COLUMBUS: The last time Urban Meyer was fired from a job, he was a young assistant coach at Colorado State. His wife was 7 months pregnant and he was suddenly unemployed after the entire staff was swept out of office.
Meyer chuckled Monday while recalling those days. He hasn’t even coached his first game yet for the Buckeyes, and already he was being asked about his exit strategy.
Such is life at big-time programs, where nothing lasts forever and even the mightiest of legends seem to eventually fall.
Meyer, at least so far, is that rare coach who has managed to leave teams on his terms. He left his gig at Bowling Green for Utah, then jumped to Florida. He left Florida when his heart, quite literally, told him it was time to go.
As he walks out of the band’s Skull Session this morning and into Ohio Stadium, through the tunnel and out onto the field, emotions are sure to explode inside. Meyer was a small child — 3 or 4 years old — the first time he watched the Buckeyes play. He conceded this week that he’ll have his face buried inside the folder he carries on the sideline, and not just to review his notes. He’ll need it to stay calm and focused.
“I’ll be coming out of my shoes a little bit,” Meyer said. “It’s going to be an emotional time.”
Fans are rightfully excited for Meyer’s debut, but it has little to do with his Ohio roots. His two national titles in America’s toughest conference are proof enough the guy can win. We don’t need to see his Toledo birth certificate or his Ashtabula upbringing to believe he’s right for this job. Meyer instantly becomes the highest-profile coach the Buckeyes have ever hired.
Woody Hayes wasn’t even the school’s first choice, Earle Bruce was a Woody descendant and Jim Tressel, while a legend in Mahoning Valley, was still a risky move.
Tressel’s I-AA success at Youngstown State was by no means sure to translate here, but his conservative approach, family speeches and dominance over Michigan won the hearts of a devoted fan base, the majority of whom continue to staunchly defend him long after the fall.
When Tressel was hired, much of the talk surrounding the move involved his strong Ohio ties. Fans were convinced the Buckeyes needed an Ohio guy to lead them because that foreigner John Cooper never really understood them.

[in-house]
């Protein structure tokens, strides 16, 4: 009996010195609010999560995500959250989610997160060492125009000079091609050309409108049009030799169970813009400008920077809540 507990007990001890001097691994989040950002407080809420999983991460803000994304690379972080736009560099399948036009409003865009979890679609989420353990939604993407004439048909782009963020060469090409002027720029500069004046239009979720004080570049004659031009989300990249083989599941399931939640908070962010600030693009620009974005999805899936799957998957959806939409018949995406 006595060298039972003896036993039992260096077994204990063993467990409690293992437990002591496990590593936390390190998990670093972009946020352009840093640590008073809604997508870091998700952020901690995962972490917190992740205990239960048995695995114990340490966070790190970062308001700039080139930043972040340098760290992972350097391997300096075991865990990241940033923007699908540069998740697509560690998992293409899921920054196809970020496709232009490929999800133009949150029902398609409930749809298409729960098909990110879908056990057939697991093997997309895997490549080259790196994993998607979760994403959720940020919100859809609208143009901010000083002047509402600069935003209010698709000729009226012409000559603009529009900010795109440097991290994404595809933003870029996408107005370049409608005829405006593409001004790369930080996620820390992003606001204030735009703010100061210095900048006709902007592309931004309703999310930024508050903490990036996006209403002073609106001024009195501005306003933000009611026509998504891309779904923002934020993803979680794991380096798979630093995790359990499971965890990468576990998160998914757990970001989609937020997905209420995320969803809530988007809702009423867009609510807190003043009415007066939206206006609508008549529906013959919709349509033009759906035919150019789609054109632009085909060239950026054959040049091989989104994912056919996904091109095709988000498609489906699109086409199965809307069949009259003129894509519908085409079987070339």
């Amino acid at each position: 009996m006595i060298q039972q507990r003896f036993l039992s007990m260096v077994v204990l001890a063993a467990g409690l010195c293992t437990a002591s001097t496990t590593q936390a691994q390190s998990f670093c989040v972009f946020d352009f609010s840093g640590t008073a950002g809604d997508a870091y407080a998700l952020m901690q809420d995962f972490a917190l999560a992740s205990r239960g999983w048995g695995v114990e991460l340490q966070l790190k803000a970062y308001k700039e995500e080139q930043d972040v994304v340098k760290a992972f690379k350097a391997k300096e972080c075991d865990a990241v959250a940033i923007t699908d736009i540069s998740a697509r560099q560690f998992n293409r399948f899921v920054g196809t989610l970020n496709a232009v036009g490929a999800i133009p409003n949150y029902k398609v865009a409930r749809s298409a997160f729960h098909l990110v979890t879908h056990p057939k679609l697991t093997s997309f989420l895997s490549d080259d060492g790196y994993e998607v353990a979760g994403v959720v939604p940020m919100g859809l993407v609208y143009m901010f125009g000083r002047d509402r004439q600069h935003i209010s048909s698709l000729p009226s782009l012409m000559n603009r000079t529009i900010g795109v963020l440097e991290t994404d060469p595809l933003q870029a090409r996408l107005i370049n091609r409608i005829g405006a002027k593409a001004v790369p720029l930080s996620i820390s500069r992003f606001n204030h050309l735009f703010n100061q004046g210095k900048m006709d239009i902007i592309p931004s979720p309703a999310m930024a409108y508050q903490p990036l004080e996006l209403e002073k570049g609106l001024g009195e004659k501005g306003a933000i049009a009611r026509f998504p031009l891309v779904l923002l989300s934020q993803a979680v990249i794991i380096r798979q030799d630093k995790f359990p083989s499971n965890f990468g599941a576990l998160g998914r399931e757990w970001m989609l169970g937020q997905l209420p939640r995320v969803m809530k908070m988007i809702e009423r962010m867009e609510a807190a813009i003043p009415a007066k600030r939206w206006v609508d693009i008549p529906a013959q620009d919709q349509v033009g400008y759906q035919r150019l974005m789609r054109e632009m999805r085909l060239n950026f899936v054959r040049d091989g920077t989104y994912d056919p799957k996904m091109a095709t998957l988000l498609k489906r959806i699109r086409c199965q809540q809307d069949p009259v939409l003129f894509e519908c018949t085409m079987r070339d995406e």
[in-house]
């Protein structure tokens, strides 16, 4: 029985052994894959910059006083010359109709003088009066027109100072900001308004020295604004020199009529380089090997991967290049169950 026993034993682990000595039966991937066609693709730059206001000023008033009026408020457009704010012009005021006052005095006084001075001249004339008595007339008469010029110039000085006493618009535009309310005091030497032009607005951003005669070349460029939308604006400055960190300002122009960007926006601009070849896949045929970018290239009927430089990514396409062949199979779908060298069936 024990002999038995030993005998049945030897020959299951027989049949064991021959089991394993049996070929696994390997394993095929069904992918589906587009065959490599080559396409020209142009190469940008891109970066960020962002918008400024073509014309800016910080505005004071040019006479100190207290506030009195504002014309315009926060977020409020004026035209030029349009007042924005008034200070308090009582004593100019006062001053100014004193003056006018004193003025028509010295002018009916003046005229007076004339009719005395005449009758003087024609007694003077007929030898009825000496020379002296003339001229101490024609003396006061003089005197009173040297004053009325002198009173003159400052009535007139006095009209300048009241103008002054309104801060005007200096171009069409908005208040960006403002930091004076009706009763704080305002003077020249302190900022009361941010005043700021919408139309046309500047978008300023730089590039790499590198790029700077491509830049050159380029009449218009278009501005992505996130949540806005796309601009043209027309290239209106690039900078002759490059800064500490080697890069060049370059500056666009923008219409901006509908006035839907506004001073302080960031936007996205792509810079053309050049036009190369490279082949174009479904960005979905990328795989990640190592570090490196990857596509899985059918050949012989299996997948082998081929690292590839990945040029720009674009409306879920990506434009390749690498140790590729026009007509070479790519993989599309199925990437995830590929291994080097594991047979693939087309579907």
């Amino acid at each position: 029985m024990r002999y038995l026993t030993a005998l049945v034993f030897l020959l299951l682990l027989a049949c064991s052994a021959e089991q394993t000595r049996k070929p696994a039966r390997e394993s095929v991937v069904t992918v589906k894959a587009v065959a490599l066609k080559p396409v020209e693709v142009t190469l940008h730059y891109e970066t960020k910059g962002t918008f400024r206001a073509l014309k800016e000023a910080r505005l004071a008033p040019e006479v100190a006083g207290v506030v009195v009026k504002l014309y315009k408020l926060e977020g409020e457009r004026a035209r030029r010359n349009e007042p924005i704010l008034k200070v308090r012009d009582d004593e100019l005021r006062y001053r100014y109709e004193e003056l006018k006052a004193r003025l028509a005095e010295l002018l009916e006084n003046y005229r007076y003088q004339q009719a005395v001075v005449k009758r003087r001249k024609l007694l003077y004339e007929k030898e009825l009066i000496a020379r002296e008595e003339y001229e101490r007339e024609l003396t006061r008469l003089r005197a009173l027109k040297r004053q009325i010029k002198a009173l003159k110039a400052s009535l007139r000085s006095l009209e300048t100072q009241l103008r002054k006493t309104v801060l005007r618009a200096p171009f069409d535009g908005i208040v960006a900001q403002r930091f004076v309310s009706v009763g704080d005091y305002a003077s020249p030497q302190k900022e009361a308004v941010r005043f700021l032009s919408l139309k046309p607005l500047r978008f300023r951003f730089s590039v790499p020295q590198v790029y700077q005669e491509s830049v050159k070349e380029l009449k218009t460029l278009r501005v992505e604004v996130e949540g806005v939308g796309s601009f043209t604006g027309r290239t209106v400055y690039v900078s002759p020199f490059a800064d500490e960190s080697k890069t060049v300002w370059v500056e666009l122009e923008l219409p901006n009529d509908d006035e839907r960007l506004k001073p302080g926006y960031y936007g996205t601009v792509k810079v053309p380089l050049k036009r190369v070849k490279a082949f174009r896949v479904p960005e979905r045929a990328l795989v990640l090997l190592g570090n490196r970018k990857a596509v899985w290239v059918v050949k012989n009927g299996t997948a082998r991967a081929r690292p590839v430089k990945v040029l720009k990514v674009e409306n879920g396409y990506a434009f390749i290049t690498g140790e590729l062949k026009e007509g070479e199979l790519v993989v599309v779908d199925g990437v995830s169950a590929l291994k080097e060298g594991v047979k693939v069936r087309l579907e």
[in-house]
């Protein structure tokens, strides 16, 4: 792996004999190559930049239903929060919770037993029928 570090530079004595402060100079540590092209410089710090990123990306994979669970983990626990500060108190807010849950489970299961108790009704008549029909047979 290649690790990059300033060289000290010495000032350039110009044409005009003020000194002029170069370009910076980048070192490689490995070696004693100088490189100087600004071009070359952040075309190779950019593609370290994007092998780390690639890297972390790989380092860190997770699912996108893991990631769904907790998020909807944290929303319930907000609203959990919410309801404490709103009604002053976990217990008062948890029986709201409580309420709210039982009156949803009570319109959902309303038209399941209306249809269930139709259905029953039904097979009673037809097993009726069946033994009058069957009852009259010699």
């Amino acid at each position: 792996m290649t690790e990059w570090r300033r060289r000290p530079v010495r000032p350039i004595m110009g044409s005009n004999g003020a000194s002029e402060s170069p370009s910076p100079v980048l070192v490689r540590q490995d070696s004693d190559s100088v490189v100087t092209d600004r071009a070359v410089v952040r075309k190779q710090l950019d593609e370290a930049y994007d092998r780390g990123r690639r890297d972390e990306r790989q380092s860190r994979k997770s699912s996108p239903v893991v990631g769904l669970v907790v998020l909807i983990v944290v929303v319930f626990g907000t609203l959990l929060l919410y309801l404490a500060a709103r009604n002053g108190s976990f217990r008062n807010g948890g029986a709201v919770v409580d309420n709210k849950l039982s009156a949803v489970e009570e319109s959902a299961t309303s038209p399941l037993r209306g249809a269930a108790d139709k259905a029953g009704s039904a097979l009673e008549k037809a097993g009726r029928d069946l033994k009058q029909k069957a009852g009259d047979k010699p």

So Tressel made the players sing and watch the band rehearse. He implemented the walk from the team hotel to the stadium. He wore gray suits with scarlet ties to news conferences, fostered strong relationships with Ohio’s high school coaches and forever endeared himself even through the hell and high water that ultimately drowned him.
Tressel was viewed as an Ohio guy first. The fact he won big at Youngstown State was an added bonus. Meyer, conversely, is a proven winner who just happens to be from here.
He has spoken at length this summer about wanting to coach an angry team, about righting the wrong of a historically bad season a year ago. It was the first time in more than 100 years the Buckeyes lost seven games and Meyer has no intention of allowing it to happen again. Not on his watch.
He is keeping all of the traditions Tressel instilled and he’s adding a few of his own, beginning with a “quick cal” pregame ritual that involves both the players and students.
It’s far too early to talk legacy, but it’s worth noting the last coach who left Ohio State on his own terms was Wes Fesler in 1950. The last four, who all won league titles and enjoyed varying degrees of success, were forced out.
Meyer is hoping to change that and he has the juice to make it possible.
While Woody had the pointed glasses, Earle wore a fedora and Jim made sweater vests chic, Urban’s fashion accessory is sexier than all of them.
Jason Lloyd can be reached at email@example.com. Read the Cavs blog at http://www.ohio.com/cavs. Follow him on Twitter http://www.twitter.com/JasonLloydABJ. Follow ABJ sports on Facebook at http://www.facebook.com/sports.abj.